Medal or the car?

by Ashley Morrison on Oct 20, 2011

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The McInerney Ford Gold Medal in Western Australia is the most prestigious award in football. It is the award presented to the best player in the state league and with the accolade comes a medal, which is crafted by the same jeweler each year and has a value of several thousand dollars. In addition to this the sponsor, McInerney Ford, has for the past four years donated a Ford Fiesta to the winner.

Incredibly the past two years has seen the winner decided in the last round of voting and determined by one or two points. Former Glory players Marc Anthony and David Micevski driving home the victors; although Anthony actually did not have a drivers licence!

This year saw the voting again go down to the final round, except for the first time ever there was a tie. Balcatta’s English import Steve Burton ending up level with the Western Knights’ Johnny Mirco.

There was no way that the sponsor was going to give both a car, so it was deemed a count back would decide the honour. Steve Burton had picked up a maximum three votes in eight games, Mirco only on four occasions. Steve Burton was crowned the Player of the Year.

This however opened an unfortunate can of worms.

One school of thought believing that Mirco might not have had so many outstanding games, but he in fact had a more consistent season than Burton, and therefore he should have taken home the car and been crowned player of the year.

Then there was the strongly held belief that both players deserved medals and the count-back should only apply to the car.

Some even went so far as to say that players on a visa should not be allowed to win such an award, which is totally ludicrous. Imagine in the Hyundai A-League or the EPL if only home grown players could win the player of the year, the message that this would send to fans.

Others felt that no matter who won, the car should be sold and the money pooled between the mates, just as most of the cricketers used to do in the One Day series. I think everyone remembers the one player who decided to keep the car!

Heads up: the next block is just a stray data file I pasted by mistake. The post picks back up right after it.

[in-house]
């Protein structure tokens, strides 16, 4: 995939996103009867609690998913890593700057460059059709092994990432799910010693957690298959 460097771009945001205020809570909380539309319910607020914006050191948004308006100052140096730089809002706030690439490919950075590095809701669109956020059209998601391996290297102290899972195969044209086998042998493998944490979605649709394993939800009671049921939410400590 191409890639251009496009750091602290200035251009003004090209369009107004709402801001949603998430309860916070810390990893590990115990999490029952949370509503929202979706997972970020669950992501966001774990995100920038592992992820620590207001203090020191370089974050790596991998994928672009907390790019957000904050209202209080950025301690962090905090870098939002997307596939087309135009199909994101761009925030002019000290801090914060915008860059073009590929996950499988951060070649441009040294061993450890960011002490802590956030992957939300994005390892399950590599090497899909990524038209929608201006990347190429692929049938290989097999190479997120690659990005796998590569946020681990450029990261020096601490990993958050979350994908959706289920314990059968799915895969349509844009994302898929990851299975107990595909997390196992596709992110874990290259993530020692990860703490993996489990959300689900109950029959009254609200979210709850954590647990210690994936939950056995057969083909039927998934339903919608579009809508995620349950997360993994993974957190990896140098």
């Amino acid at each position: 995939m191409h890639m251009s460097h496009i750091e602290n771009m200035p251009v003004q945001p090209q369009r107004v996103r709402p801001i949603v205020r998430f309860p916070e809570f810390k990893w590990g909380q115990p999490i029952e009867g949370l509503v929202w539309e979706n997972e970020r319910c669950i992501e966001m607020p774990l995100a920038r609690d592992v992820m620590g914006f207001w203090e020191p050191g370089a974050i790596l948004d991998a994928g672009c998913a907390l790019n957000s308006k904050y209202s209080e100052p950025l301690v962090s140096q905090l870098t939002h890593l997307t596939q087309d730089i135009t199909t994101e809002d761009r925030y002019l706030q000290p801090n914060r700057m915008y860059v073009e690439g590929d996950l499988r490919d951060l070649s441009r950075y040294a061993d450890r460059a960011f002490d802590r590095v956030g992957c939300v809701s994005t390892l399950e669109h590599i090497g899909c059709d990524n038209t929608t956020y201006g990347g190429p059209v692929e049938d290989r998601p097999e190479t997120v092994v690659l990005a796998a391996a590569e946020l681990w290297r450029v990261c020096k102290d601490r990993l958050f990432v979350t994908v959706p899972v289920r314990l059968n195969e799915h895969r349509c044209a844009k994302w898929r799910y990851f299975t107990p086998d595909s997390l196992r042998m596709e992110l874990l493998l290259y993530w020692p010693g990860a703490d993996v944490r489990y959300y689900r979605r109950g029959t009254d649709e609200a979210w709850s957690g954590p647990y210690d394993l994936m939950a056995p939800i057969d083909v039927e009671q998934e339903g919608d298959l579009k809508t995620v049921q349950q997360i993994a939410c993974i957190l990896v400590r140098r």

The last view does raise an interesting question, should one player be rewarded by such a fantastic prize above his teammates who would no doubt have played a major part in his success? This is after all no longer under 10’s football where one talented child can dribble through both sets of players and score.

It is great that McInerney Ford who have been involved with the player of the year award for over 15 years have felt that it warrants even footing with AFL, where they too donate a car, but on rare occasions such as this, it raises the question of the individual over the team, more so than with just a medal.

Football desperately needs sponsors like this who see the big picture, and are committed to the sport, of that there is no doubt, but has such a big prize changed the perspective of the award itself, being crowned the best player for that particular season?

Is football not a team game, where talented individuals dovetail with more workman-like players, and gel to create a unit the cohesively toils together to score and prevent the opposition scoring? Sometimes it may take that slice of genius or skill to win a game, sometimes courage – a diving header – or the reverse could be said. It may take wonderful skill to save a game, or immense courage – a keeper diving at the feet of a forward. Each and every player has a job to do and they all need each other to do that job to be successful.

The governing body, Football West was placed in an unenviable situation, and it appears that they have accepted that Johnny Mirco deserves the honour of a medal to reflect his achievement, and his outstanding season. They should be applauded for that, but the whole situation gives us food for thought.